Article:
Final installment of the Teaching on the Lord’s Prayer
The Fifth Petition: “And forgive us our trespasses, as we forgive those who trespass against us.”
- Since we sin daily and deserve nothing but punishment, we pray that our Father in Heaven will not look upon our sins, but, for Christ’s sake, graciously forgive them.
- In return for being forgiven, we promise we will also forgive those who sin against us.
- A warning: If we do not forgive those who sin against us, we will not obtain forgiveness from God. We will, in fact, be calling down on ourselves the anger of God.
- Another way of seeing this: He who cannot forgive others has not repented of his own sin and hence cannot find forgiveness for himself.
- This petition is not a contradiction of salvation and forgiveness by God’s grace alone. We can do nothing to earn God’s forgiveness. All we can do is receive it. Having been forgiven, we are now responsible to forgive others. The evidence we are truly forgiven is that we are quick to forgive.
- Only the power of Christ can enable us to forgive.
The Sixth Petition: And lead us not into temptation, but deliver us from evil.”
- God tempts no one to evil, but God does test us to strengthen our faith and encourage us
- We pray God will guard and keep us safe so that the devil, the world and our own sinful desires may not deceive us or lead us into wrong beliefs, despair, and shameful acts.
- God has promised He will not allow us to be tempted beyond what we can bear (1Cor.10:13).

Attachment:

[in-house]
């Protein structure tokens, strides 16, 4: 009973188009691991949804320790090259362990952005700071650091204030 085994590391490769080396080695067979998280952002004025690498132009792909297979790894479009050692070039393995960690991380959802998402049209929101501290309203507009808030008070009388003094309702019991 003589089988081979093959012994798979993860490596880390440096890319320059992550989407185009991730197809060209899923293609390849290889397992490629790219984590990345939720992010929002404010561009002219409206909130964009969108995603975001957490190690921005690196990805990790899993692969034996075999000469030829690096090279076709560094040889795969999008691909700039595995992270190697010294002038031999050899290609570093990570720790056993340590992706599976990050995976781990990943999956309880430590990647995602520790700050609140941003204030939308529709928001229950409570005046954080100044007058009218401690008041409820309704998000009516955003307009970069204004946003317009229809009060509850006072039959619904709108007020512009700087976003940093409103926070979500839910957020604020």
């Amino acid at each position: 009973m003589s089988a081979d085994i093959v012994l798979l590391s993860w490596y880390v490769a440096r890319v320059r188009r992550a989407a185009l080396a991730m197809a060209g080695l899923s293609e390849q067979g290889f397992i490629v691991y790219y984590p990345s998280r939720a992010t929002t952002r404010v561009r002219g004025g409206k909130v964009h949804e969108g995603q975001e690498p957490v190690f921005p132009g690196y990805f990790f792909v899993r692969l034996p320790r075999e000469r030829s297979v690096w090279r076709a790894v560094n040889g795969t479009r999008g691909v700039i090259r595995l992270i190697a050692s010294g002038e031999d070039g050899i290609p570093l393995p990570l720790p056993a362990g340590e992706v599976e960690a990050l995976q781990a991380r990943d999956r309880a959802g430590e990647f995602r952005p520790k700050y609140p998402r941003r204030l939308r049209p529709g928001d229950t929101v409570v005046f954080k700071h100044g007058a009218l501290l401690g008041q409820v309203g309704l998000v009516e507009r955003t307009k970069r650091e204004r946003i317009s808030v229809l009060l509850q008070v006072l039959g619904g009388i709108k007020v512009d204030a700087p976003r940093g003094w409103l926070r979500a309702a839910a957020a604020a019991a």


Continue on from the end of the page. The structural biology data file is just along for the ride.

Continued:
- We are vulnerable to sin. Our surest defense is the presence of Jesus Christ beside us and in us.
Conclusion: For Thine is the kingdom, and the power and the glory forever and ever. Amen”
- Apparently these are not the words of Jesus but of His early followers in response to the prayer.
- Its purpose is for us to experience genuine worship as a response and conclusion to prayer.
- The key to God-centered worship is the focus of our hearts on Him. Our expressions of praise and adoration are for His pleasure and exaltation..
- We say “Amen” as a commitment by us to do what we’ve prayed. It is a promise to God to live out what we have just prayed.
- Luther’s Small Catechism, A handbook of Christian Doctrine, 1943, pp.151-168.
- The Lord’s Prayer, by Douglas Connelly, A Lifeguide Bible Study, Intervarsity Press, 2003.
- The Gospel of Matthew, Volume 1, Revised Edition, by William Barclay, The Daily Study Bible Series, 1975, pp.191-232.
- Life Application Study Bible,NIV, Tyndale House Publishers and Zondervan Publishing House, 1988, p.1657.
- Harper Study Bible, Zondervan Bible Publishers, 1971 p. 1446
This is the third part in a three part series. You may read the first two editions from the links below.